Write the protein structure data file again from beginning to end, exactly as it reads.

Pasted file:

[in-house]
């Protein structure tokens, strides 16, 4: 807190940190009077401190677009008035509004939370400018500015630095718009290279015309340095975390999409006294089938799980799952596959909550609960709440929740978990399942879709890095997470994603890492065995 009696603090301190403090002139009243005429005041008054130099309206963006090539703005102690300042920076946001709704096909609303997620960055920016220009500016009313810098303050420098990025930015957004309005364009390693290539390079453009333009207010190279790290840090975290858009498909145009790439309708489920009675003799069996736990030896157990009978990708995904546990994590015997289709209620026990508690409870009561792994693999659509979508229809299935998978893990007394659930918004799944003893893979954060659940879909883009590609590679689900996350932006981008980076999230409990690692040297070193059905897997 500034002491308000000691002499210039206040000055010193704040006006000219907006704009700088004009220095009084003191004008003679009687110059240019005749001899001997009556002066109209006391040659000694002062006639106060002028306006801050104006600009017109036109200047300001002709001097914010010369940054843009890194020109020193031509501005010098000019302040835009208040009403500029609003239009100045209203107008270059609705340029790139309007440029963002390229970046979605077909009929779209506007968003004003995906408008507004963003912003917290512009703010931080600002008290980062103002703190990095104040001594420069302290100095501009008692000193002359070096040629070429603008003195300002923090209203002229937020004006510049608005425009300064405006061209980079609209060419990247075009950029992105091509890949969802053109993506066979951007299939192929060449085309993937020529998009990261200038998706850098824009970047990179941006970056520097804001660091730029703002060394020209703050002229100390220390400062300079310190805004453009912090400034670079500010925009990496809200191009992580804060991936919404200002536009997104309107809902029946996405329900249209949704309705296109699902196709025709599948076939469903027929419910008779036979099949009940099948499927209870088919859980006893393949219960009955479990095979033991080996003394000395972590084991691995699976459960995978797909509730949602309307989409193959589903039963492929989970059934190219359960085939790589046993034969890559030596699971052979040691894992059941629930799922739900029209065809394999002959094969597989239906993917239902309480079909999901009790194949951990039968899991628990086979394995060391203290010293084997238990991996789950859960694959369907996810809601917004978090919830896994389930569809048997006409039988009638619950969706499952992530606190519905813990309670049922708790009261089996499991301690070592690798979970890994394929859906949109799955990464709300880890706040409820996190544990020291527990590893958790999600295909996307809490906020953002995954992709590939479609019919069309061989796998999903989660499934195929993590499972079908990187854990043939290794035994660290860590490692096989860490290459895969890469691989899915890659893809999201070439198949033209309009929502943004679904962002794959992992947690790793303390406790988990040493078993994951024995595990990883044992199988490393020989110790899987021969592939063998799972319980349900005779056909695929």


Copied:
[in-house]
């Protein structure tokens, strides 16, 4: 807190940190009077401190677009008035509004939370400018500015630095718009290279015309340095975390999409006294089938799980799952596959909550609960709440929740978990399942879709890095997470994603890492065995 009696603090301190403090002139009243005429005041008054130099309206963006090539703005102690300042920076946001709704096909609303997620960055920016220009500016009313810098303050420098990025930015957004309005364009390693290539390079453009333009207010190279790290840090975290858009498909145009790439309708489920009675003799069996736990030896157990009978990708995904546990994590015997289709209620026990508690409870009561792994693999659509979508229809299935998978893990007394659930918004799944003893893979954060659940879909883009590609590679689900996350932006981008980076999230409990690692040297070193059905897997 500034002491308000000691002499210039206040000055010193704040006006000219907006704009700088004009220095009084003191004008003679009687110059240019005749001899001997009556002066109209006391040659000694002062006639106060002028306006801050104006600009017109036109200047300001002709001097914010010369940054843009890194020109020193031509501005010098000019302040835009208040009403500029609003239009100045209203107008270059609705340029790139309007440029963002390229970046979605077909009929779209506007968003004003995906408008507004963003912003917290512009703010931080600002008290980062103002703190990095104040001594420069302290100095501009008692000193002359070096040629070429603008003195300002923090209203002229937020004006510049608005425009300064405006061209980079609209060419990247075009950029992105091509890949969802053109993506066979951007299939192929060449085309993937020529998009990261200038998706850098824009970047990179941006970056520097804001660091730029703002060394020209703050002229100390220390400062300079310190805004453009912090400034670079500010925009990496809200191009992580804060991936919404200002536009997104309107809902029946996405329900249209949704309705296109699902196709025709599948076939469903027929419910008779036979099949009940099948499927209870088919859980006893393949219960009955479990095979033991080996003394000395972590084991691995699976459960995978797909509730949602309307989409193959589903039963492929989970059934190219359960085939790589046993034969890559030596699971052979040691894992059941629930799922739900029209065809394999002959094969597989239906993917239902309480079909999901009790194949951990039968899991628990086979394995060391203290010293084997238990991996789950859960694959369907996810809601917004978090919830896994389930569809048997006409039988009638619950969706499952992530606190519905813990309670049922708790009261089996499991301690070592690798979970890994394929859906949109799955990464709300880890706040409820996190544990020291527990590893958790999600295909996307809490906020953002995954992709590939479609019919069309061989796998999903989660499934195929993590499972079908990187854990043939290794035994660290860590490692096989860490290459895969890469691989899915890659893809999201070439198949033209309009929502943004679904962002794959992992947690790793303390406790988990040493078993994951024995595990990883044992199988490393020989110790899987021969592939063998799972319980349900005779056909695929």